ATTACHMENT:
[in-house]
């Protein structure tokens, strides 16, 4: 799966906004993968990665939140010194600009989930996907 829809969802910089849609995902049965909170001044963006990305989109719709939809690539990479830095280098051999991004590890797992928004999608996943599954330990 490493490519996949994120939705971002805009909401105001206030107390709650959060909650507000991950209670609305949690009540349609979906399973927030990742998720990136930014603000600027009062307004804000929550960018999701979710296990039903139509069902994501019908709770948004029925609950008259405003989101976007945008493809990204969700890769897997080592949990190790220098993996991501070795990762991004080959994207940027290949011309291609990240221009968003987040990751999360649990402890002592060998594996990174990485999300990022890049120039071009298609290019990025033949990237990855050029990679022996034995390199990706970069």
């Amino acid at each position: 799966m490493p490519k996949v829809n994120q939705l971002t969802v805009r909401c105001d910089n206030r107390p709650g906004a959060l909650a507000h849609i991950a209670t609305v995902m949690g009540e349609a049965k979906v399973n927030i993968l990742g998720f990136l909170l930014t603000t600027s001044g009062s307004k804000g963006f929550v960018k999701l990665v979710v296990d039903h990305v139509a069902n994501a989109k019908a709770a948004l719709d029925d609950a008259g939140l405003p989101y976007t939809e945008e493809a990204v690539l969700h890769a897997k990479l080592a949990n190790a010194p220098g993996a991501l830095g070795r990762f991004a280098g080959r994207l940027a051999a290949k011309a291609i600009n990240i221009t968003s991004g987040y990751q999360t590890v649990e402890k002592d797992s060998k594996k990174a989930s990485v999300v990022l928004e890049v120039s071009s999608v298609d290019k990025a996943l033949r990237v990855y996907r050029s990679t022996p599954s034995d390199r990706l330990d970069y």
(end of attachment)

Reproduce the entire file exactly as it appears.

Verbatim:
[in-house]
């Protein structure tokens, strides 16, 4: 799966906004993968990665939140010194600009989930996907 829809969802910089849609995902049965909170001044963006990305989109719709939809690539990479830095280098051999991004590890797992928004999608996943599954330990 490493490519996949994120939705971002805009909401105001206030107390709650959060909650507000991950209670609305949690009540349609979906399973927030990742998720990136930014603000600027009062307004804000929550960018999701979710296990039903139509069902994501019908709770948004029925609950008259405003989101976007945008493809990204969700890769897997080592949990190790220098993996991501070795990762991004080959994207940027290949011309291609990240221009968003987040990751999360649990402890002592060998594996990174990485999300990022890049120039071009298609290019990025033949990237990855050029990679022996034995390199990706970069």
């Amino acid at each position: 799966m490493p490519k996949v829809n994120q939705l971002t969802v805009r909401c105001d910089n206030r107390p709650g906004a959060l909650a507000h849609i991950a209670t609305v995902m949690g009540e349609a049965k979906v399973n927030i993968l990742g998720f990136l909170l930014t603000t600027s001044g009062s307004k804000g963006f929550v960018k999701l990665v979710v296990d039903h990305v139509a069902n994501a989109k019908a709770a948004l719709d029925d609950a008259g939140l405003p989101y976007t939809e945008e493809a990204v690539l969700h890769a897997k990479l080592a949990n190790a010194p220098g993996a991501l830095g070795r990762f991004a280098g080959r994207l940027a051999a290949k011309a291609i600009n990240i221009t968003s991004g987040y990751q999360t590890v649990e402890k002592d797992s060998k594996k990174a989930s990485v999300v990022l928004e890049v120039s071009s999608v298609d290019k990025a996943l033949r990237v990855y996907r050029s990679t022996p599954s034995d390199r990706l330990d970069y």